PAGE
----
Enrique serves as Managing Director at Vector Global Logistics and believes we all have a personal responsibility to change the world. He is hard working, relationship minded and pro-active. Enrique trusts that the key to logistics is having a good and responsible team that truly partners with the clients and does whatever is necessary to see them succeed. He is a proud sponsor of Vector’s unique results-based work environment and before venturing into logistics he worked for the Boston Consulting Group (BCG). During his time at BCG, he worked in different industries such as Telecommunications, Energy, Industrial Goods, Building Materials, and Private Banking. His main focus was always on the operations, sales, and supply chain processes, with case focus on, logistics, growth strategy, and cost reduction. Prior to joining BCG, Enrique worked for Grupo Vitro, a Mexican glass manufacturer, for five years holding different positions from sales and logistics manager to supply chain project leader in charge of five warehouses in Colombia.

He has an MBA from The Wharton School of Business and a BS, in Mechanical Engineer from the Technologico de Monterrey in Mexico. Enrique’s passions are soccer and the ocean, and he also enjoys traveling, getting to know new people, and spending time with his wife and two kids, Emma and Enrique.

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Kelly Barner

Host of Dial P for Procurement

Kelly is the Owner and Managing Director of Buyers Meeting Point and MyPurchasingCenter. She has been in procurement since 2003, starting as a practitioner and then as the Associate Director of Consulting at Emptoris. She has covered procurement news, events, publications, solutions, trends, and relevant economics at Buyers Meeting Point since 2009. Kelly is also the General Manager at Art of Procurement and Business Survey Chair for the ISM-New York Report on Business. Kelly has her MBA from Babson College as well as an MS in Library and Information Science from Simmons College and she has co-authored three books: ‘Supply Market Intelligence for Procurement Professionals’, ‘Procurement at a Crossroads’, and ‘Finance Unleashed’.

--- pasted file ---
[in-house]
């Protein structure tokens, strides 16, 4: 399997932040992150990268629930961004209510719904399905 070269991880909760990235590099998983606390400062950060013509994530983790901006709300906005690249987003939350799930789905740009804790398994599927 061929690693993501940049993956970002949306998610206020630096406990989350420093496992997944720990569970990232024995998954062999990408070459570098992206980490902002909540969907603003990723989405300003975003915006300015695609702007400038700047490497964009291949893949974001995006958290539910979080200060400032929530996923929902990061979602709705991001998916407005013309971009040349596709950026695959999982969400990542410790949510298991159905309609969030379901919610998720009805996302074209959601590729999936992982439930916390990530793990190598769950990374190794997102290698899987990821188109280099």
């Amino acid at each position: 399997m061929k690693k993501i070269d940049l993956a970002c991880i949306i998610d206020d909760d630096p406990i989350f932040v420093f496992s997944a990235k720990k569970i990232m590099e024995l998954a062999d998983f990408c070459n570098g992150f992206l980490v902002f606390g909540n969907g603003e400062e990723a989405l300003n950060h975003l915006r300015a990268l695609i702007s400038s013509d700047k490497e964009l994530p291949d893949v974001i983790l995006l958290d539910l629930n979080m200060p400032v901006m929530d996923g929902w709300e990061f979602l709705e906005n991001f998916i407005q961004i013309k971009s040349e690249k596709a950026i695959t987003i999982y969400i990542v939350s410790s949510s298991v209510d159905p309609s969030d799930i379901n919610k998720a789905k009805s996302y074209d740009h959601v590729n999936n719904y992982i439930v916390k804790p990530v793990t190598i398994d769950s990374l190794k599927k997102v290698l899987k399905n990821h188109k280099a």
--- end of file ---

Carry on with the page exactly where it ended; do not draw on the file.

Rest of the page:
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Mary Kate Soliva

Host, Veteran Voices

Mary Kate Soliva is a veteran of the US Army and cofounder of the Guam Human Rights Initiative. She is currently in the Doctor of Criminal Justice program at Saint Leo University. She is passionate about combating human trafficking and has spent the last decade conducting training for military personnel and the local community.

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Amanda Luton

Vice President, Production

Amanda is a production and marketing veteran and entrepreneur with over 20 years of experience across a variety of industries and organizations including Von Maur, Anthropologie, AmericasMart Atlanta, and Children’s Healthcare of Atlanta. Amanda currently manages, produces, and develops modern digital content for Supply Chain Now and their clients. Amanda has previously served as the VP of Information Systems and Webmaster on the Board of Directors for APICS Savannah, and founded and managed her own successful digital marketing firm, Magnolia Marketing Group. When she’s not leading the Supply Chain Now production team, you can find Amanda in the kitchen, reading, listening to podcasts, or enjoying time with family.

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Clay Phillips

Business Development Manager